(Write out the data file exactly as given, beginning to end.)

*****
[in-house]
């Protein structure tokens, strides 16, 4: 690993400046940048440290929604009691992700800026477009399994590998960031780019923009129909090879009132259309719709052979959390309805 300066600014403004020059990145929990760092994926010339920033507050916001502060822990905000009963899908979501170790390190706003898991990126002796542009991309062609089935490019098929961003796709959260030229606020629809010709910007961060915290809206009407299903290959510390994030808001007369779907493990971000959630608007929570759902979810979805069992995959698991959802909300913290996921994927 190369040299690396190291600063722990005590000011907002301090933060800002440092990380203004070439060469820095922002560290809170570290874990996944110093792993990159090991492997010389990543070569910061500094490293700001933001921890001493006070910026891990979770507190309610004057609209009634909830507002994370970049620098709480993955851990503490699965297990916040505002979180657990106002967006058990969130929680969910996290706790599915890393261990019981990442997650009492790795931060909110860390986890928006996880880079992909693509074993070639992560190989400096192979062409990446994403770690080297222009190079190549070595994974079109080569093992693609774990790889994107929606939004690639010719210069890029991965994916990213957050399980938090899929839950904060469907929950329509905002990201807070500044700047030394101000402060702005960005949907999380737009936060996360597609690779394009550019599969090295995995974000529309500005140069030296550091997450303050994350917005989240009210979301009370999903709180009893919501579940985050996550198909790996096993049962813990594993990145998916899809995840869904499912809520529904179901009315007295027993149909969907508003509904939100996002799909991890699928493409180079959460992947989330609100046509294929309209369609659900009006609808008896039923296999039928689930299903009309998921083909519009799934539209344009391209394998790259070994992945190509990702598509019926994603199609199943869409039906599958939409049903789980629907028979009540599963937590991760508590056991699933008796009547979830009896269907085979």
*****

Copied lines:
[in-house]
């Protein structure tokens, strides 16, 4: 690993400046940048440290929604009691992700800026477009399994590998960031780019923009129909090879009132259309719709052979959390309805 300066600014403004020059990145929990760092994926010339920033507050916001502060822990905000009963899908979501170790390190706003898991990126002796542009991309062609089935490019098929961003796709959260030229606020629809010709910007961060915290809206009407299903290959510390994030808001007369779907493990971000959630608007929570759902979810979805069992995959698991959802909300913290996921994927 190369040299690396190291600063722990005590000011907002301090933060800002440092990380203004070439060469820095922002560290809170570290874990996944110093792993990159090991492997010389990543070569910061500094490293700001933001921890001493006070910026891990979770507190309610004057609209009634909830507002994370970049620098709480993955851990503490699965297990916040505002979180657990106002967006058990969130929680969910996290706790599915890393261990019981990442997650009492790795931060909110860390986890928006996880880079992909693509074993070639992560190989400096192979062409990446994403770690080297222009190079190549070595994974079109080569093992693609774990790889994107929606939004690639010719210069890029991965994916990213957050399980938090899929839950904060469907929950329509905002990201807070500044700047030394101000402060702005960005949907999380737009936060996360597609690779394009550019599969090295995995974000529309500005140069030296550091997450303050994350917005989240009210979301009370999903709180009893919501579940985050996550198909790996096993049962813990594993990145998916899809995840869904499912809520529904179901009315007295027993149909969907508003509904939100996002799909991890699928493409180079959460992947989330609100046509294929309209369609659900009006609808008896039923296999039928689930299903009309998921083909519009799934539209344009391209394998790259070994992945190509990702598509019926994603199609199943869409039906599958939409049903789980629907028979009540599963937590991760508590056991699933008796009547979830009896269907085979």